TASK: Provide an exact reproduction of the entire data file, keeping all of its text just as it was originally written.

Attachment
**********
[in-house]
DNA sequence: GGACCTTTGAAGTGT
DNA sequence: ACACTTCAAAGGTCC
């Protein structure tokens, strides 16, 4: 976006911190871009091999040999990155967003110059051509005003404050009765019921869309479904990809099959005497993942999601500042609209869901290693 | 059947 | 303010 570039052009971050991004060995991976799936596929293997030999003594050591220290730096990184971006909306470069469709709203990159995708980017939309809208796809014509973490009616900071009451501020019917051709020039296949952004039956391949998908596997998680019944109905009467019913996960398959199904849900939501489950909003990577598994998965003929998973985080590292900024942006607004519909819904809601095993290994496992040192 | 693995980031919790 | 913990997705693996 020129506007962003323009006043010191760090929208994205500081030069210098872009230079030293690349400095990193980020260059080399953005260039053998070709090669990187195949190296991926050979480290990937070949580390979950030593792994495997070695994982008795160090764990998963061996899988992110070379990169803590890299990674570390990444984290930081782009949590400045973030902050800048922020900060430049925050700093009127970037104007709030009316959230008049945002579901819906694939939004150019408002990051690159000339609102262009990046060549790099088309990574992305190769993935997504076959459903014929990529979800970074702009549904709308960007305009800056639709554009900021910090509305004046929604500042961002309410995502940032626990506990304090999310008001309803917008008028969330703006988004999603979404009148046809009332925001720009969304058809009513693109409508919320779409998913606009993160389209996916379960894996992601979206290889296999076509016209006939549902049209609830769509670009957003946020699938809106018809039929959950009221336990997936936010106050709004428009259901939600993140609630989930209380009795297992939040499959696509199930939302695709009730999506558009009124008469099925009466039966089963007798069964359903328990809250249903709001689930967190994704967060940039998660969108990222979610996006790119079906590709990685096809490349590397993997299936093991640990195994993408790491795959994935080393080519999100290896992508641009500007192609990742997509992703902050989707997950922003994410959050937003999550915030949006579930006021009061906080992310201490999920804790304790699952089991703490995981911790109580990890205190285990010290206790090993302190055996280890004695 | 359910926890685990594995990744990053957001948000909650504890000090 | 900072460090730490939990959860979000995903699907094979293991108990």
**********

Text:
[in-house]
DNA sequence: GGACCTTTGAAGTGT
DNA sequence: ACACTTCAAAGGTCC
């Protein structure tokens, strides 16, 4: 976006911190871009091999040999990155967003110059051509005003404050009765019921869309479904990809099959005497993942999601500042609209869901290693 | 059947 | 303010 570039052009971050991004060995991976799936596929293997030999003594050591220290730096990184971006909306470069469709709203990159995708980017939309809208796809014509973490009616900071009451501020019917051709020039296949952004039956391949998908596997998680019944109905009467019913996960398959199904849900939501489950909003990577598994998965003929998973985080590292900024942006607004519909819904809601095993290994496992040192 | 693995980031919790 | 913990997705693996 020129506007962003323009006043010191760090929208994205500081030069210098872009230079030293690349400095990193980020260059080399953005260039053998070709090669990187195949190296991926050979480290990937070949580390979950030593792994495997070695994982008795160090764990998963061996899988992110070379990169803590890299990674570390990444984290930081782009949590400045973030902050800048922020900060430049925050700093009127970037104007709030009316959230008049945002579901819906694939939004150019408002990051690159000339609102262009990046060549790099088309990574992305190769993935997504076959459903014929990529979800970074702009549904709308960007305009800056639709554009900021910090509305004046929604500042961002309410995502940032626990506990304090999310008001309803917008008028969330703006988004999603979404009148046809009332925001720009969304058809009513693109409508919320779409998913606009993160389209996916379960894996992601979206290889296999076509016209006939549902049209609830769509670009957003946020699938809106018809039929959950009221336990997936936010106050709004428009259901939600993140609630989930209380009795297992939040499959696509199930939302695709009730999506558009009124008469099925009466039966089963007798069964359903328990809250249903709001689930967190994704967060940039998660969108990222979610996006790119079906590709990685096809490349590397993997299936093991640990195994993408790491795959994935080393080519999100290896992508641009500007192609990742997509992703902050989707997950922003994410959050937003999550915030949006579930006021009061906080992310201490999920804790304790699952089991703490995981911790109580990890205190285990010290206790090993302190055996280890004695 | 359910926890685990594995990744990053957001948000909650504890000090 | 900072460090730490939990959860979000995903699907094979293991108990």